December 1, 2020
What the Markets Are Doing
(By Ryan Redfern, Shadowridge Asset Management, LLC)
November appears to be getting back to normal for the stock market now that we’re past the election tension. Volatility, measured by the VIX index, has been steadily falling back to the lows we saw in mid-August. And the S&P 5001 has slowly risen back to, and just beyond, the highs we reached in August – now up 14.3% YTD as of Thanksgiving Day (FastTrack data).
A big headline this week was the Dow Jones Industrial Average reaching 30,000 for the first time. While that sounds like a big milestone, that puts the index up 6.8% YTD (FastTrack data). It’s always funny to me how the financial news headlines focus on the Dow index. The only reason I can think of is that the numbers sound more dramatic than they actually are. A CNBC headline from Tuesday read “Dow pulls back more than 150 points after reaching 30,000 milestone.” Sounds dramatic, but 150 points is approximately 0.5% in movement, which is fairly common for any given day. Where’s that eye-roll emoji?
In the shorter-term, market cycles appear to be pushing on the overbought side and could be due for a pullback. Though at this point in the year, any market downside is expected to be short-lived and present potential buying opportunities. So that is how we’ll be viewing the cycles in our investment strategies.
What are we watching the closest right now? The potential for market strength to rotate into different segments from those that have been leading over the past few years. For example, we’re now seeing improvement in sectors like Financials, Energy and the price of Oil, and Value stocks. Technology and Communication should remain relevant as those seem to be the drivers of modern life, i.e., how we communicate, and how goods are purchased.
For the past 1000 trading days, which is approximately 4 years, Growth stocks have exponentially outperformed Value stocks. But this outperformance could shift back to Value in the coming years based on economic perceptions. What we believe this demonstrates is how important it is to focus on the areas of the market that are working and avoiding those that aren’t. A “properly diversified” portfolio (based on Modern Portfolio Theory), which many “buy and hold” investors own, has lagged over the past several years because of its belief that you needed to focus your investments on Value over Growth (the Red line over the Blue line) regardless of what the environment says. To me, that kind of “di-worse-ifciation” does little to reduce risk, and at the cost of lower returns. Wouldn’t you rather own more of the Blue line than the Red line below? You know what we’ve been favoring.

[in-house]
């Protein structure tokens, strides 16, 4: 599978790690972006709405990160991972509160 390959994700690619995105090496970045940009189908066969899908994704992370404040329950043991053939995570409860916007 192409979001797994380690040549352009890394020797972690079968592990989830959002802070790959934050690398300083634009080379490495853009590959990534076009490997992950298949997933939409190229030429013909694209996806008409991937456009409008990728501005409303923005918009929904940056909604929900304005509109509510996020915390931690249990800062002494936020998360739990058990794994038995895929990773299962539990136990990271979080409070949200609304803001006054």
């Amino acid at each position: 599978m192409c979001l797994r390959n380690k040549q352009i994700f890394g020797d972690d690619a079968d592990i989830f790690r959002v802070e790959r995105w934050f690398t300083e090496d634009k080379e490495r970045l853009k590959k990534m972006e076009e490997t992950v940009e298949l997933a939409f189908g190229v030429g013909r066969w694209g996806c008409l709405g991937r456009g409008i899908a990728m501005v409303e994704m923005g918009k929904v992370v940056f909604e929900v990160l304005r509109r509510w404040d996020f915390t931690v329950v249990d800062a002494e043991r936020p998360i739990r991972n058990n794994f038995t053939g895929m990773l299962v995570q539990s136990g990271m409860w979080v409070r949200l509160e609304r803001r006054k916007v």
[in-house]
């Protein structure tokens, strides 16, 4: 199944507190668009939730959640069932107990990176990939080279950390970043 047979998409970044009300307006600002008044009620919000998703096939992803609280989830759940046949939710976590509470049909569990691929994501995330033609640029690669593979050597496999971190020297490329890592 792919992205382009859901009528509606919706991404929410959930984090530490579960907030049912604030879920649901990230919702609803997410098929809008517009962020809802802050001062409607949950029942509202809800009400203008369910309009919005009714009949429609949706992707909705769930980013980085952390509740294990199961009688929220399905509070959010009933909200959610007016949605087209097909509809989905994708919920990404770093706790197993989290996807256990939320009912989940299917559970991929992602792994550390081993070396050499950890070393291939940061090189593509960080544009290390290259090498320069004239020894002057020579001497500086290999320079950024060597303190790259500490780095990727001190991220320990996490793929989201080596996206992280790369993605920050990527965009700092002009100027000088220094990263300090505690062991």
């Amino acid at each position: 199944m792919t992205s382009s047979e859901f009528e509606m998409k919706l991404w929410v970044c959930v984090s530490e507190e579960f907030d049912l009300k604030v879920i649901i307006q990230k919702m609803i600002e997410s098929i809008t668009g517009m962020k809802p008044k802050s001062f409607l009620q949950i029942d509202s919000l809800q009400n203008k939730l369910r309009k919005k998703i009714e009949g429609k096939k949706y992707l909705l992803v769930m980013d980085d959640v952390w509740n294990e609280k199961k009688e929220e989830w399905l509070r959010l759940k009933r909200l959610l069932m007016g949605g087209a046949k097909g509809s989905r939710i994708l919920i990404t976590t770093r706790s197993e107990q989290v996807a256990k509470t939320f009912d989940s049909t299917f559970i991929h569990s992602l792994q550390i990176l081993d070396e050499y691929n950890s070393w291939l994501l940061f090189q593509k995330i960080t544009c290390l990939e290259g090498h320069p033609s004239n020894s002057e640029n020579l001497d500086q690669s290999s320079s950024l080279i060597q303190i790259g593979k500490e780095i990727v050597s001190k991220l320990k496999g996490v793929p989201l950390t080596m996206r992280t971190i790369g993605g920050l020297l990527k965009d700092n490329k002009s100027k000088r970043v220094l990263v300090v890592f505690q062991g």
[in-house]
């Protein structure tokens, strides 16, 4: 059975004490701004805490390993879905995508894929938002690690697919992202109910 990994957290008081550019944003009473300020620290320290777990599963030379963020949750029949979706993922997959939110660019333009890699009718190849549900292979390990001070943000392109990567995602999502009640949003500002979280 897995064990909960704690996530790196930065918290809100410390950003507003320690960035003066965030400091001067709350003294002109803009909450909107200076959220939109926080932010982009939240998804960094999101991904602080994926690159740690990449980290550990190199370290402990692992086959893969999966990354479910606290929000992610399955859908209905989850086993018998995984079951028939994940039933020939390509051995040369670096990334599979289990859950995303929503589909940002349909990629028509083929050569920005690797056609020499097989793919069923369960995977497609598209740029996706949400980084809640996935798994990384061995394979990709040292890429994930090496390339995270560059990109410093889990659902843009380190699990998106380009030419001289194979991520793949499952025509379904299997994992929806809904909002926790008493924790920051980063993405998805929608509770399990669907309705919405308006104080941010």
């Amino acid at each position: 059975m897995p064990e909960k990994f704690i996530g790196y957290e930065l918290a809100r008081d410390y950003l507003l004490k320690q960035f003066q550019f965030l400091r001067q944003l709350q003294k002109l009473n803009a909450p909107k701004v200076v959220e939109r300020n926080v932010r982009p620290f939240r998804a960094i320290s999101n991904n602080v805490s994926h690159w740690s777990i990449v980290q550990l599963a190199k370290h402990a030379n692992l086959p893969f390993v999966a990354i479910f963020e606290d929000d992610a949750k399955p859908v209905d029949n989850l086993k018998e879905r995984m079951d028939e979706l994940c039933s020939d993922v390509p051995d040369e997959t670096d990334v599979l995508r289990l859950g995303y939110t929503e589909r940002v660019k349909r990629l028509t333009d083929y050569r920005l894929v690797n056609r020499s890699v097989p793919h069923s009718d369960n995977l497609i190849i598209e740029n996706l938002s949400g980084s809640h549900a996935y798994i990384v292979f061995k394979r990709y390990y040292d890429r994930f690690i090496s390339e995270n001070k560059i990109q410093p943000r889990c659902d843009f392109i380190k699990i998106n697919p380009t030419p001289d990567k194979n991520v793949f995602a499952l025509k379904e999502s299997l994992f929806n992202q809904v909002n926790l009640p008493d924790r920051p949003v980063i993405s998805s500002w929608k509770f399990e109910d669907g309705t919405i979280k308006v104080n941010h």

Bonds – the bond markets, specifically High Yield and Municipal bond indexes, had a good November: both are up around 3% for the month, while the Aggregate Bond Index AGG is up 0.9% for November (FastTrack Data). Like the stock market, we’re seeing a shift of confidence in where to allocate Bond money, which is something else we follow closely.
As I’m writing this on Thanksgiving Day, I’m thankful to you, for reading this article and taking an interest; for my fellow colleagues who inspire and challenge me; and for my family who supports and humor me throughout the year. Happy Thanksgiving, everyone!
1 The Standard and Poor’s 500 is an unmanaged, capitalization-weighted benchmark that tracks broad-based changes in the U.S. stock market. This index of 500 common stocks is comprised of 400 industrial, 20 transportation, 40 utility, and 40 financial companies representing major U.S. industry sectors. The index is calculated on a total return basis with dividends reinvested and is not available for direct investment.
2 Charts are for informational purposes only and are not intended to be a projection or prediction of current or future performance of any specific product. All financial products have an element of risk and may experience loss. Past performance is not indicative of future results.
(By Laura Redfern, CFP®, Shadowridge Asset Management, LLC)
I often find that when people come to me for financial advice, they get more than they bargain for. A conversation about the stock market? Sure. Tips on how to save for a future goal? You bet. Observations about the opportunities available to you in your current situation? Absolutely.
But there’s so much more.
What about the potential impact that your financial decisions may have on those you love? Or your personal values, and how these show up in your financial behavior? Or your sense of identity, who you are, and what you want to do in this world? In other words, why are you even doing all this in the first place? Often people don’t expect that kind of conversation with a financial advisor.
Simon Sinek, well known for his motivational books and inspirational TED Talk “Start with Why,” has said:
“Achievement happens when we pursue and attain what we want. Success comes when we are in clear pursuit of why we want it.”
If my job is to help my clients improve their financial lives, it is essential that we take into account not only the technical nuts and bolts of those lives, but also the drivers behind them. The why, not just the how and the what.